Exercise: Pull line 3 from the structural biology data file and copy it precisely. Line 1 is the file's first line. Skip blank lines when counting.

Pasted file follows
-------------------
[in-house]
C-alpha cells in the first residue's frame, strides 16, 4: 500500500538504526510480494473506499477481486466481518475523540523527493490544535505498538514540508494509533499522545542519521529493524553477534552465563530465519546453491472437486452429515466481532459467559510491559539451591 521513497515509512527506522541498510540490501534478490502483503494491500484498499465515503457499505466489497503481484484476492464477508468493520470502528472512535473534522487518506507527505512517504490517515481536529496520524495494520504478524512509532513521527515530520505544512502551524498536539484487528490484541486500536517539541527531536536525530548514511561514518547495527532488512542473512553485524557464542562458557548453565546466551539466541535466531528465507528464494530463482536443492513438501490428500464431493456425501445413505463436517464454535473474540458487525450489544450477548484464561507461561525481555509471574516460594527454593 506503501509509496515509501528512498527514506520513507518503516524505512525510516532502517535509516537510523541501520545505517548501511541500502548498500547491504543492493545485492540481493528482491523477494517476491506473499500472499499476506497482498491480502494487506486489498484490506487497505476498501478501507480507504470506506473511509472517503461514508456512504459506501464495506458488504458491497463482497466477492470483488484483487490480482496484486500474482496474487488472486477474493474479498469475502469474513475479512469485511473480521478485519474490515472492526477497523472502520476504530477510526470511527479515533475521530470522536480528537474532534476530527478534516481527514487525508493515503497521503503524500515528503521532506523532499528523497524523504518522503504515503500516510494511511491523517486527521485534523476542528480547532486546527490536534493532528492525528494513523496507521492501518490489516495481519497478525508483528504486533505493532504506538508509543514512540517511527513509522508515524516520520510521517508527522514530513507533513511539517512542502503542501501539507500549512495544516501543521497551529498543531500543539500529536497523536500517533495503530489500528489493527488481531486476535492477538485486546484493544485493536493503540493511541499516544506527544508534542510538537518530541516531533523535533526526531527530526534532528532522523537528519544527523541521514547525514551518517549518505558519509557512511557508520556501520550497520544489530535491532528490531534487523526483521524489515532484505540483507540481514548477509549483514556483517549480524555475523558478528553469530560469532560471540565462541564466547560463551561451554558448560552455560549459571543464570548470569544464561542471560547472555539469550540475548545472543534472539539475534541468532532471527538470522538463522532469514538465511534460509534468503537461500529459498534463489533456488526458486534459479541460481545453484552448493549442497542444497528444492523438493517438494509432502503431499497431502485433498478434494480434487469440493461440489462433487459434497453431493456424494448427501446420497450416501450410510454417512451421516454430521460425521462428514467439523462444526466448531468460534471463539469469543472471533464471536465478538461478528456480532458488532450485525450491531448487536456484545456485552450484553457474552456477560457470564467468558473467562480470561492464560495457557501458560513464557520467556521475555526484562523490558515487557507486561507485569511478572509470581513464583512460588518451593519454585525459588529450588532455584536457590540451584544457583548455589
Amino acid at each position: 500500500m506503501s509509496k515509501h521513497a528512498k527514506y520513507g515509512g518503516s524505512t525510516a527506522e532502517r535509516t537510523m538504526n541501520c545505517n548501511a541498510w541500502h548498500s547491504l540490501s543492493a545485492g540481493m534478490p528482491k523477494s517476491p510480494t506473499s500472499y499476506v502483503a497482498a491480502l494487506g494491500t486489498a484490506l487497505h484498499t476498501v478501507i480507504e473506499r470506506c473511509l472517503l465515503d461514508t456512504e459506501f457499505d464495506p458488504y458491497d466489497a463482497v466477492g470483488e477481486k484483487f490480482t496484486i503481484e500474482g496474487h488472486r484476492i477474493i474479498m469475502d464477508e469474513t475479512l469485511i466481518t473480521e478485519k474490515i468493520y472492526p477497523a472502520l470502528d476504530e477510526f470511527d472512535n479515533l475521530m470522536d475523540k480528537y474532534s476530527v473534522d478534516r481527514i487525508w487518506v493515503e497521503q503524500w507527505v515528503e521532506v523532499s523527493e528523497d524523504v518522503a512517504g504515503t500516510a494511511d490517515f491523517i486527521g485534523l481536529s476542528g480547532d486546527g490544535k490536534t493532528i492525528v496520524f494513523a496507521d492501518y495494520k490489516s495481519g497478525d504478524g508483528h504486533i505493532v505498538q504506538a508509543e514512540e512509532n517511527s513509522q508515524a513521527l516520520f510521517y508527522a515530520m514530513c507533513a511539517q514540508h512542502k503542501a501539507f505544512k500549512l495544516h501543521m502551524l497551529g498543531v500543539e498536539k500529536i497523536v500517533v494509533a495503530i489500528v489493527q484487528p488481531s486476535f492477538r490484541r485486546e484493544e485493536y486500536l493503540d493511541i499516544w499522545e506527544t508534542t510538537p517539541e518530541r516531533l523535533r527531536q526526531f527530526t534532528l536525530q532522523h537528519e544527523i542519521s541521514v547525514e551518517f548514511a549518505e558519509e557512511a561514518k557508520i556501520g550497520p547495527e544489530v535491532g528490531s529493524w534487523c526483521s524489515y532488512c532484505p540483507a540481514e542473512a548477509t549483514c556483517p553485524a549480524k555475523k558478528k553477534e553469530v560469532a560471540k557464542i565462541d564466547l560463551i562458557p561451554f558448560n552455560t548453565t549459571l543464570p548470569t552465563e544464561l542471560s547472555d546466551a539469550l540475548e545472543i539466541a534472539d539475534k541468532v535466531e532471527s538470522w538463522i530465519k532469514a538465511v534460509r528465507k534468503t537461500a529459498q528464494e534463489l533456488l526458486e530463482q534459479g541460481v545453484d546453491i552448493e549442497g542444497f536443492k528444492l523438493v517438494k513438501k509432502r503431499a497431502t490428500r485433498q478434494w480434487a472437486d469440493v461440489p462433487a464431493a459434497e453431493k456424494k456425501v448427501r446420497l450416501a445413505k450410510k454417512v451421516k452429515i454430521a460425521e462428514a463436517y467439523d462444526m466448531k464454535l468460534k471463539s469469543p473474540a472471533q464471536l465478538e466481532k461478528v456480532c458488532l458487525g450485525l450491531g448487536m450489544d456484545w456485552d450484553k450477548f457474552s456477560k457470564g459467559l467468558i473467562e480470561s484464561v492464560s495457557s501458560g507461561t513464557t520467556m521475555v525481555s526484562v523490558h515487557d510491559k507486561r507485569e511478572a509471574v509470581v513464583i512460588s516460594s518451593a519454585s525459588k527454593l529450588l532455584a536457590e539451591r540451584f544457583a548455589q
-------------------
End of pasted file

Amino acid at each position: 500500500m506503501s509509496k515509501h521513497a528512498k527514506y520513507g515509512g518503516s524505512t525510516a527506522e532502517r535509516t537510523m538504526n541501520c545505517n548501511a541498510w541500502h548498500s547491504l540490501s543492493a545485492g540481493m534478490p528482491k523477494s517476491p510480494t506473499s500472499y499476506v502483503a497482498a491480502l494487506g494491500t486489498a484490506l487497505h484498499t476498501v478501507i480507504e473506499r470506506c473511509l472517503l465515503d461514508t456512504e459506501f457499505d464495506p458488504y458491497d466489497a463482497v466477492g470483488e477481486k484483487f490480482t496484486i503481484e500474482g496474487h488472486r484476492i477474493i474479498m469475502d464477508e469474513t475479512l469485511i466481518t473480521e478485519k474490515i468493520y472492526p477497523a472502520l470502528d476504530e477510526f470511527d472512535n479515533l475521530m470522536d475523540k480528537y474532534s476530527v473534522d478534516r481527514i487525508w487518506v493515503e497521503q503524500w507527505v515528503e521532506v523532499s523527493e528523497d524523504v518522503a512517504g504515503t500516510a494511511d490517515f491523517i486527521g485534523l481536529s476542528g480547532d486546527g490544535k490536534t493532528i492525528v496520524f494513523a496507521d492501518y495494520k490489516s495481519g497478525d504478524g508483528h504486533i505493532v505498538q504506538a508509543e514512540e512509532n517511527s513509522q508515524a513521527l516520520f510521517y508527522a515530520m514530513c507533513a511539517q514540508h512542502k503542501a501539507f505544512k500549512l495544516h501543521m502551524l497551529g498543531v500543539e498536539k500529536i497523536v500517533v494509533a495503530i489500528v489493527q484487528p488481531s486476535f492477538r490484541r485486546e484493544e485493536y486500536l493503540d493511541i499516544w499522545e506527544t508534542t510538537p517539541e518530541r516531533l523535533r527531536q526526531f527530526t534532528l536525530q532522523h537528519e544527523i542519521s541521514v547525514e551518517f548514511a549518505e558519509e557512511a561514518k557508520i556501520g550497520p547495527e544489530v535491532g528490531s529493524w534487523c526483521s524489515y532488512c532484505p540483507a540481514e542473512a548477509t549483514c556483517p553485524a549480524k555475523k558478528k553477534e553469530v560469532a560471540k557464542i565462541d564466547l560463551i562458557p561451554f558448560n552455560t548453565t549459571l543464570p548470569t552465563e544464561l542471560s547472555d546466551a539469550l540475548e545472543i539466541a534472539d539475534k541468532v535466531e532471527s538470522w538463522i530465519k532469514a538465511v534460509r528465507k534468503t537461500a529459498q528464494e534463489l533456488l526458486e530463482q534459479g541460481v545453484d546453491i552448493e549442497g542444497f536443492k528444492l523438493v517438494k513438501k509432502r503431499a497431502t490428500r485433498q478434494w480434487a472437486d469440493v461440489p462433487a464431493a459434497e453431493k456424494k456425501v448427501r446420497l450416501a445413505k450410510k454417512v451421516k452429515i454430521a460425521e462428514a463436517y467439523d462444526m466448531k464454535l468460534k471463539s469469543p473474540a472471533q464471536l465478538e466481532k461478528v456480532c458488532l458487525g450485525l450491531g448487536m450489544d456484545w456485552d450484553k450477548f457474552s456477560k457470564g459467559l467468558i473467562e480470561s484464561v492464560s495457557s501458560g507461561t513464557t520467556m521475555v525481555s526484562v523490558h515487557d510491559k507486561r507485569e511478572a509471574v509470581v513464583i512460588s516460594s518451593a519454585s525459588k527454593l529450588l532455584a536457590e539451591r540451584f544457583a548455589q